Did you attend a school in the former Moore Township prior to 1963?
Moore Museum is developing another virtual exhibit for our website, this one featuring brief histories and photos of the schools in the former Moore Township prior to centralization in 1963. There were 19 school sections in Moore, four of which were union schools – two shared with Sombra Township and two with Sarnia Township. The map, shown above, indicates the location of these schools.
If you have information on the history of any of these schools, or photos (or scans of photos) that you would be willing to share with us, we’d love to hear from you. We would appreciate details about any school in the township, but especially School Sections #6, #13 and #19 Moore, as our research files contain some information for most of the school sections in the township, but we have no information at all for those three. Information can be sent to We look forward to hearing from you!
Connect with Moore Museum
We want to hear from you. Please follow the link on the home page of to our online sur- vey. We very much appreciate input from our community and, as a thanks for your assistance, survey respondents will be entered in a draw (to be held on November 13, 2020) to win a 2021 family membership and $25 gift shop gift certificate. In addition to our website and our Facebook page at, we are now also on Instagram @mooremuseum so you can watch for news from Moore Museum.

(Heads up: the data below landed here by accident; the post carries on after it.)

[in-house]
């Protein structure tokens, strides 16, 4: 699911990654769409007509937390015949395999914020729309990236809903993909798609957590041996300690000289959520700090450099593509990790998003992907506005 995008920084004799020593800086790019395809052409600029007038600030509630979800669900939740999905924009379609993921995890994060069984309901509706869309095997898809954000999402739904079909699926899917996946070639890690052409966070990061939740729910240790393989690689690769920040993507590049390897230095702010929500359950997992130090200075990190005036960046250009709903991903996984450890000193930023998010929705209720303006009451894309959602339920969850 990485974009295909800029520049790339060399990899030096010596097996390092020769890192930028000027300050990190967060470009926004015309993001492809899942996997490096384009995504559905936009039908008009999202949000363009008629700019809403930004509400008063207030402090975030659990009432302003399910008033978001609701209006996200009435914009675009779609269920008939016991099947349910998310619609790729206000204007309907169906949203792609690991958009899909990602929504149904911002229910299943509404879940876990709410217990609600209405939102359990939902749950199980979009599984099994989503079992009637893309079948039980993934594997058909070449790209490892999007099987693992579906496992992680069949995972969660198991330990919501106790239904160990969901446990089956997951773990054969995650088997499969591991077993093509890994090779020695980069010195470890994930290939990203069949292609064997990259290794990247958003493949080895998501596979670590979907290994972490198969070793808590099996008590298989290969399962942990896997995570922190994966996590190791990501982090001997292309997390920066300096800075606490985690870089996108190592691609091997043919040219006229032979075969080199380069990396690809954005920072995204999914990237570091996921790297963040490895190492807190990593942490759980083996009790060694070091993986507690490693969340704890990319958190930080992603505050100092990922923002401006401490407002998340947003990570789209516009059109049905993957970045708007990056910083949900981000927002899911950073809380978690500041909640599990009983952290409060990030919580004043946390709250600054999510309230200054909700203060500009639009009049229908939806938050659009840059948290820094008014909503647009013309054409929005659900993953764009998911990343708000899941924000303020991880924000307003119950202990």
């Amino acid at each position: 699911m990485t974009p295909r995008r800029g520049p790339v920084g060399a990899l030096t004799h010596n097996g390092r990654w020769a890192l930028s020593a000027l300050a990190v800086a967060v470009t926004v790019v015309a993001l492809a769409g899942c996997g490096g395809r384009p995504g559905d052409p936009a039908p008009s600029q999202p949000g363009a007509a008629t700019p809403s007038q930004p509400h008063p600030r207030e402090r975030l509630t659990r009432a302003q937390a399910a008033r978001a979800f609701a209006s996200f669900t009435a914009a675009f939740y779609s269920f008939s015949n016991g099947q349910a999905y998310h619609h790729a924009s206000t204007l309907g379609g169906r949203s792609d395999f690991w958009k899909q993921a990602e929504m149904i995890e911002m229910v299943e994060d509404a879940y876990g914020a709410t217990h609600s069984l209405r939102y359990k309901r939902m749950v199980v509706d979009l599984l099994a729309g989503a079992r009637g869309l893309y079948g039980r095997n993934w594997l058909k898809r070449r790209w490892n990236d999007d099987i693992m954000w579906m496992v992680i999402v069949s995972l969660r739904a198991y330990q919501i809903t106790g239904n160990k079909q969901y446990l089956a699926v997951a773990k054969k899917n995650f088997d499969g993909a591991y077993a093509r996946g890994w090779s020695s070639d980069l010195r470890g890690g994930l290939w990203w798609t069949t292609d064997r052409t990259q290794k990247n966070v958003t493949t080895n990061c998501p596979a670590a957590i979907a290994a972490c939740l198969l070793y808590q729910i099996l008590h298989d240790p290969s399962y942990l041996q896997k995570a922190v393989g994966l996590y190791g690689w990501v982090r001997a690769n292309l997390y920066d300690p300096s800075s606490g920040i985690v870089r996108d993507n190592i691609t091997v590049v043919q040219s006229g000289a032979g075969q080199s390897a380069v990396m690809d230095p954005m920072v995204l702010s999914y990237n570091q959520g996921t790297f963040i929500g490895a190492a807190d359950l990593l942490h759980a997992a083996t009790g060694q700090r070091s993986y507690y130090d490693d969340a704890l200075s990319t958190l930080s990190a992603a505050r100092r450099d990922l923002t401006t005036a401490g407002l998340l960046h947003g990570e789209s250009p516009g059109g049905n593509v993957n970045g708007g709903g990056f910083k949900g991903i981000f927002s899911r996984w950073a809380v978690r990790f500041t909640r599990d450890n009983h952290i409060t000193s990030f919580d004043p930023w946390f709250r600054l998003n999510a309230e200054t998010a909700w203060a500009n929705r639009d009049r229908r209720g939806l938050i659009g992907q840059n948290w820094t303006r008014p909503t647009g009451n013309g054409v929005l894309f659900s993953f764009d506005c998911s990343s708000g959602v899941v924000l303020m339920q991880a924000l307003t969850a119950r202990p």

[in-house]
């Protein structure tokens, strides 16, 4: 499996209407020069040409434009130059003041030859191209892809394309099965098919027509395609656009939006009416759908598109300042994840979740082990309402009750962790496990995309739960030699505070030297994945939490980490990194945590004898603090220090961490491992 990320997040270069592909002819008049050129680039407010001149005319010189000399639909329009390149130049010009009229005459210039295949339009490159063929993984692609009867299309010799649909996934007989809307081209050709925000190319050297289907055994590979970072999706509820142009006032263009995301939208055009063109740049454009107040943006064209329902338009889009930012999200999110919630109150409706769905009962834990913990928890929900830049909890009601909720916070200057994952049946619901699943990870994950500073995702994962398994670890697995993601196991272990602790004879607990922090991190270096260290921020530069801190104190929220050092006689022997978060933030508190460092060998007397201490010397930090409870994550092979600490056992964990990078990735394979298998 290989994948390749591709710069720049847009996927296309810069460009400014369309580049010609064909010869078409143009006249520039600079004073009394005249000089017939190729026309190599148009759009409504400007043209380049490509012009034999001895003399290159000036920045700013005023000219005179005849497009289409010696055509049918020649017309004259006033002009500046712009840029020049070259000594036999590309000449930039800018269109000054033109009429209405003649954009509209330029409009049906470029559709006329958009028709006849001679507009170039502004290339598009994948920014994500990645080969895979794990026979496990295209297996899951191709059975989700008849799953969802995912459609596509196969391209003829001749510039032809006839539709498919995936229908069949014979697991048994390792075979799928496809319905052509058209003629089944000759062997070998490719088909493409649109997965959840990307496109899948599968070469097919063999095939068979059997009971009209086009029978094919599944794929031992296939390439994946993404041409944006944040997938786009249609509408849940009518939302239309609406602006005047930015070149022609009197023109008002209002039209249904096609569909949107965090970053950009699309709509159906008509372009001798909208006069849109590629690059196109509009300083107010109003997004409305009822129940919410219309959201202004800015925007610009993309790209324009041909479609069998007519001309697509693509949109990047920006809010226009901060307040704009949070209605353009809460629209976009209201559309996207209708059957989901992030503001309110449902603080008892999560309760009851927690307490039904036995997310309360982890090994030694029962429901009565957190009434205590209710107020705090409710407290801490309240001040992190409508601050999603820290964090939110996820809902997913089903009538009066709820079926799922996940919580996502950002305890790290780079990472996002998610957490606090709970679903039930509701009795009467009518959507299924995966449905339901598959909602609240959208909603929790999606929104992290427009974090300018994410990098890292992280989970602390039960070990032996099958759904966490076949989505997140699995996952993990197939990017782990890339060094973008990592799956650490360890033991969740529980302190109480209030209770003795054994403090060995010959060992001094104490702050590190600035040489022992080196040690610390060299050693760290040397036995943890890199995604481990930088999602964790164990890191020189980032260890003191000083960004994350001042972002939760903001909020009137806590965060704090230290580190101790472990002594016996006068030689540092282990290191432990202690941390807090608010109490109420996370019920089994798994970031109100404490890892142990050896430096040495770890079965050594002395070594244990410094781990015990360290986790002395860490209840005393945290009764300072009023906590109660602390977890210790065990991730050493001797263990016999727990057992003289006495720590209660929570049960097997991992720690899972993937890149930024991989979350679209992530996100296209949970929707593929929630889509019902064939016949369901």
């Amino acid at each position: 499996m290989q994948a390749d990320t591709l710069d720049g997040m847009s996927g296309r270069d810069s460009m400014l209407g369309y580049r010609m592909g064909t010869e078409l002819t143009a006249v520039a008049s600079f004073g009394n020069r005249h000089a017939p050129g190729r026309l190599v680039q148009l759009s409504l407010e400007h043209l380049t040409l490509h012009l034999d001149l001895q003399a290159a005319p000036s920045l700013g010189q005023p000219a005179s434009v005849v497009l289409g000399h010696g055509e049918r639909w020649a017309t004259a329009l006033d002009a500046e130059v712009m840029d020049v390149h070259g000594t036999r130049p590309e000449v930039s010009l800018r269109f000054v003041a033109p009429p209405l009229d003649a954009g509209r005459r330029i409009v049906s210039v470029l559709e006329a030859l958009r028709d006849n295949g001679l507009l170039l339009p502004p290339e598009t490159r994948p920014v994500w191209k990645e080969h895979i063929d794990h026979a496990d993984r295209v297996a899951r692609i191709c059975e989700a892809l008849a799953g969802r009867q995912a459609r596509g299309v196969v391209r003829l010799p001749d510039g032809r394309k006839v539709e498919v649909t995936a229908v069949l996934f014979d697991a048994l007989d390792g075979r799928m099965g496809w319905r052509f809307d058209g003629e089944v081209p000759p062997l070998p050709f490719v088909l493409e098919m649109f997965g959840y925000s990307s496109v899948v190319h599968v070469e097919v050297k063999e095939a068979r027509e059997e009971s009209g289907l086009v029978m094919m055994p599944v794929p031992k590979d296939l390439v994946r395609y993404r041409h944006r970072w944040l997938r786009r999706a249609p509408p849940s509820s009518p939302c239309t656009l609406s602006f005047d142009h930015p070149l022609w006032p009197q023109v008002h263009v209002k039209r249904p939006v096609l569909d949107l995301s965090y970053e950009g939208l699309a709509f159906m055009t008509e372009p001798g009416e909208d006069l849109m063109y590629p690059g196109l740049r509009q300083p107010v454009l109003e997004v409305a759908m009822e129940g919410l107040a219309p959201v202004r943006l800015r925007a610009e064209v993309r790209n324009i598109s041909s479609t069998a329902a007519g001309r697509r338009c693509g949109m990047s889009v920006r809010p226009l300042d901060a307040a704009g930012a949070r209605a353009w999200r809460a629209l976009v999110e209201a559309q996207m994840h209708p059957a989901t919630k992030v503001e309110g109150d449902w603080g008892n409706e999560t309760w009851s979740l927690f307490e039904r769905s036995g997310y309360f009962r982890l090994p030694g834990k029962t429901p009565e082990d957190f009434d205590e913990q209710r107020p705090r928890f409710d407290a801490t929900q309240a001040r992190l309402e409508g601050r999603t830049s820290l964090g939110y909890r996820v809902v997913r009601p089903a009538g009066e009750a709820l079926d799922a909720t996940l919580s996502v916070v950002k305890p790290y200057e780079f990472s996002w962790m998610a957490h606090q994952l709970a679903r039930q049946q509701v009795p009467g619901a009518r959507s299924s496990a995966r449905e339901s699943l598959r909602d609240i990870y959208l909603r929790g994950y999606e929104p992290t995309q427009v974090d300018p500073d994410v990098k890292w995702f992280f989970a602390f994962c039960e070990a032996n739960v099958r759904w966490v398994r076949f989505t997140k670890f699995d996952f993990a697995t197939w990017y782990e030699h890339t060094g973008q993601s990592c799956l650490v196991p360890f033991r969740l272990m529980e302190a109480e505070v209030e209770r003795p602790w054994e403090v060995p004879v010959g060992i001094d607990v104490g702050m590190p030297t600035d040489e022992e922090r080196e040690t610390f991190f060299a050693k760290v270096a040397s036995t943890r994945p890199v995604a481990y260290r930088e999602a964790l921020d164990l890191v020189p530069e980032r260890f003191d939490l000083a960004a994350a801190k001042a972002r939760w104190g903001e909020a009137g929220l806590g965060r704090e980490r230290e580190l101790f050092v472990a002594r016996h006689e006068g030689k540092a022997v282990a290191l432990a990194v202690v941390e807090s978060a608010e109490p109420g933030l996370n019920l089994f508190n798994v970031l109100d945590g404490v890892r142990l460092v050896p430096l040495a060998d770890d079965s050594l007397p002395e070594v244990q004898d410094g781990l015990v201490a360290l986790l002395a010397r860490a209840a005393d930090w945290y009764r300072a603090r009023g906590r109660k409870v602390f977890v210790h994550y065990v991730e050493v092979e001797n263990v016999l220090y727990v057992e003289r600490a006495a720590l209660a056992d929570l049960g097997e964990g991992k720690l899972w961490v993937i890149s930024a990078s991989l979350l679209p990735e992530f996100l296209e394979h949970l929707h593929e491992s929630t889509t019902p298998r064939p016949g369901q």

~Laurie Mason, curator, Moore Museum

Sombra Museum seeks information to document COVID-19 era

Working in a museum, we tend to be concerned about documenting and preserving the past, but
right now we are living through an event that is
unlike any we have experienced in the last centu- ry, if ever before, so the focus is very much on the present. So often, when looking through the ar-
chives we get very excited to find the shortest photo caption, post card, note, or on rare occa- sions, a diary recording daily life.
Looking for local accounts of the 1919 Spanish
Flu pandemic and finding very little from the local perspective, we realized that we need our St.
Clair Township residents to help us record and pre- serve memories of the present time for future gen- erations. What is going on day-to-day in Sombra,
Wilkesport, Port Lambton, Mooretown, Lambton County, Canada, and elsewhere in the world?
Information we hope you will share includes:
*Shopping conditions and how they changed over time
*Adapting to working at home, and any chal- lenges or creative solutions that were needed
*Financial challenges
*Feelings caused by the outbreak and thoughts about social distancing
*Keeping children occupied during self-isolation